• Takkunen, Laura; Uusitalo-Malmivaara, Lotta (Helsingfors universitet, 2017)
    Social withdrawal is a comprehensive phenomenon previously studied mainly in Japan as 'hikikomori'. It has been connected to social as well as psychological and societal factors. The aim of this study was to examine the appearance of social withdrawal in Finland. Social withdrawal was investigated from the social exclusion perspective. The study aspired to describe the ordinary life of socially withdrawn young and to seek answers to the question of what kind of people they are. The study also endeavored to detect the factors that might be associated with the onset and continuation of the process of social withdrawal. The methods of the study included structural interview and the analysis of a message board used by socially withdrawn people. The interviewees were two men who were withdrawn, and the interviews were implemented via e-mail. The message board data, including 32 conversations, was collected from Hikikomero, a section of internet forum site Ylilauta. The analysis of the data was carried out by using content analysis. The results of the study implement that social withdrawal is a self-feeding phenomenon largely affecting lives of the people who are withdrawn. The study supports the assessment of social withdrawal as a male-dominating phenomenon. From the factors appearing in relation to the onset of the withdrawal, experiences of inability to fulfill the cultural expectations imposed for men and social disappointments were detected. From the background of social withdrawal it was possible to detect experiences of peer victimization and mental illnesses. From the factors appearing in relation to the continuation of social withdrawal the most salient ones were social phobia, depression and the inability to create and maintain relationships. The reaching of the withdrawn trough a message board creates hope to tackle the solitude developing adversely.
  • Haapola, Ilkka (2004)
    The main purpose of this panel study was to investigate the benefit careers and life courses of the new recipients of social assistance from the first claim until 1998. In addition, the period prevalence of receiving social assistance over the years 1991-1996 and the role of social assistance in the social security system were studied. Analysis was based on two random samples: a sample of new recipients of social assistance (10 088 persons) from the years 1990-1992, and a representative population sample (30 184 persons, over the age of 14) from the same period. Data was assembled from register files by Statistics Finland, and it contains information on e.g. work history, family situation, and incomes over the years 1987-1998. The study shows that dynamic longitudinal approach disproves the popular stereotypes of social assistance. Period prevalence of receiving the benefit was higher than previously expected. Every fifth adult received social assistance at least once over the six-year period 1991-1996. In the youngest group, who was 21-24 years old at the end of the period, the prevalence was over fifty percent. Long-term and continuous dependence on social assistance was more unusual than expected as well. As regards the cumulative number of months (net duration) recipients claimed the benefit, median value was only seven months during a seven-year period. However, the average time between the first and last claim (gross duration) was four years. By means of these indicators it was possible to classify four types of recipients: one-time visitors (15 %), other short-term (20 %), recurrent (50 %), and permanent long-term recipients (15 %). A significant proportion of the recipients suffered many years from low incomes. Only some of them gained from the recovery in employment. At the end of follow-up period 15 percent of recipients suffered still from the accumulative social disadvantage of labour market exclusion, weak social integration and poverty. Divergent life-courses were closely linked to the age, education and area of residence of the recipients.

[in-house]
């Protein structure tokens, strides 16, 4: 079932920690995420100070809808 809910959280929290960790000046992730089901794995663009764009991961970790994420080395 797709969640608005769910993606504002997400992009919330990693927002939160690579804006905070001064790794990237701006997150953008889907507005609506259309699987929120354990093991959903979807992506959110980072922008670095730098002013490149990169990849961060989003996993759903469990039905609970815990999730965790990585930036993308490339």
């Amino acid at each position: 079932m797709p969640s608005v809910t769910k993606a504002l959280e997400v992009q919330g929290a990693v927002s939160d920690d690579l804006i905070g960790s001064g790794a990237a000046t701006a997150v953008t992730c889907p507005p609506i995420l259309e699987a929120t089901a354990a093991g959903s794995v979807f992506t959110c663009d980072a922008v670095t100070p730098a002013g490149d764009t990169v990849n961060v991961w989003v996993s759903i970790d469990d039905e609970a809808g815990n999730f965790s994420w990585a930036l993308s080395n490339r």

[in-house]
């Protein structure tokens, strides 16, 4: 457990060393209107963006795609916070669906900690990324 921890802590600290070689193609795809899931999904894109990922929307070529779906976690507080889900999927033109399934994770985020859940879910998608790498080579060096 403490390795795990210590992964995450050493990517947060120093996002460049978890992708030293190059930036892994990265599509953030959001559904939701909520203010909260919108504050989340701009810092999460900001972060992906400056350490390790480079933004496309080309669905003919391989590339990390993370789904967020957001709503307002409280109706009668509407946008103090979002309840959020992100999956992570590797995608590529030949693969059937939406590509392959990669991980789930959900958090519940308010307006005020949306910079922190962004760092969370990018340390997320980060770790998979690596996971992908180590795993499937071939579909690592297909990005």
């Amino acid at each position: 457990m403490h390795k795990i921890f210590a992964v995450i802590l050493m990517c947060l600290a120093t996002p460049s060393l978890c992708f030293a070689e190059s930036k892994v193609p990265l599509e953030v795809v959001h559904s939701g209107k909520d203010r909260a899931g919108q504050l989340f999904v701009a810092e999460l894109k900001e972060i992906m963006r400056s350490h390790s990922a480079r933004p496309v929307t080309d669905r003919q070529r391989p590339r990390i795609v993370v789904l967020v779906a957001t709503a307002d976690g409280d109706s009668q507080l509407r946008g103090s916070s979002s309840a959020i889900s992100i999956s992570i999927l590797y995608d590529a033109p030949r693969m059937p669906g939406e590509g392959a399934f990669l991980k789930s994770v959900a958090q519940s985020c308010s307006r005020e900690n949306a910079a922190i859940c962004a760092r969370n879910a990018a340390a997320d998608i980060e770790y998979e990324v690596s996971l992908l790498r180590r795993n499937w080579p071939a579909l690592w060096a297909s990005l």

• Kemppainen, Teemu (Helsingfors universitet, 2011)